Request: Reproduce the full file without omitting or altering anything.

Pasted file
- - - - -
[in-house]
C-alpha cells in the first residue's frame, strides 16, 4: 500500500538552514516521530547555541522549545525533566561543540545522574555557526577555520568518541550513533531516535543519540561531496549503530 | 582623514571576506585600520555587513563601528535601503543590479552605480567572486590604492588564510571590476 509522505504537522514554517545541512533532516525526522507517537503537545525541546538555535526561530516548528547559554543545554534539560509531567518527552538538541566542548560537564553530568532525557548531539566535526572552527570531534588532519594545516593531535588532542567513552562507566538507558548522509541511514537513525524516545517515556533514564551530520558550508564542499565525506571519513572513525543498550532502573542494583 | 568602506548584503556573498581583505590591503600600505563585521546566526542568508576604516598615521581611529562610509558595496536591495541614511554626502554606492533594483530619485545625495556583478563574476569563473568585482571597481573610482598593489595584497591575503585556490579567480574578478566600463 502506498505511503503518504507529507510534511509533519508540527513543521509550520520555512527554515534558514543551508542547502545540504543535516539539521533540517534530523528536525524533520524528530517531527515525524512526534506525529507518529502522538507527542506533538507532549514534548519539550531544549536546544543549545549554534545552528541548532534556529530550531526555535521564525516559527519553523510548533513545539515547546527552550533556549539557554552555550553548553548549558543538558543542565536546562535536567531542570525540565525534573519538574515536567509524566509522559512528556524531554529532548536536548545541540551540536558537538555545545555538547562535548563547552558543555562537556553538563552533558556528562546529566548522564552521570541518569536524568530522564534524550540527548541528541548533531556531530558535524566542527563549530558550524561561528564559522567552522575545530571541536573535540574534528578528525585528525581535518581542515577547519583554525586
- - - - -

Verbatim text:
[in-house]
C-alpha cells in the first residue's frame, strides 16, 4: 500500500538552514516521530547555541522549545525533566561543540545522574555557526577555520568518541550513533531516535543519540561531496549503530 | 582623514571576506585600520555587513563601528535601503543590479552605480567572486590604492588564510571590476 509522505504537522514554517545541512533532516525526522507517537503537545525541546538555535526561530516548528547559554543545554534539560509531567518527552538538541566542548560537564553530568532525557548531539566535526572552527570531534588532519594545516593531535588532542567513552562507566538507558548522509541511514537513525524516545517515556533514564551530520558550508564542499565525506571519513572513525543498550532502573542494583 | 568602506548584503556573498581583505590591503600600505563585521546566526542568508576604516598615521581611529562610509558595496536591495541614511554626502554606492533594483530619485545625495556583478563574476569563473568585482571597481573610482598593489595584497591575503585556490579567480574578478566600463 502506498505511503503518504507529507510534511509533519508540527513543521509550520520555512527554515534558514543551508542547502545540504543535516539539521533540517534530523528536525524533520524528530517531527515525524512526534506525529507518529502522538507527542506533538507532549514534548519539550531544549536546544543549545549554534545552528541548532534556529530550531526555535521564525516559527519553523510548533513545539515547546527552550533556549539557554552555550553548553548549558543538558543542565536546562535536567531542570525540565525534573519538574515536567509524566509522559512528556524531554529532548536536548545541540551540536558537538555545545555538547562535548563547552558543555562537556553538563552533558556528562546529566548522564552521570541518569536524568530522564534524550540527548541528541548533531556531530558535524566542527563549530558550524561561528564559522567552522575545530571541536573535540574534528578528525585528525581535518581542515577547519583554525586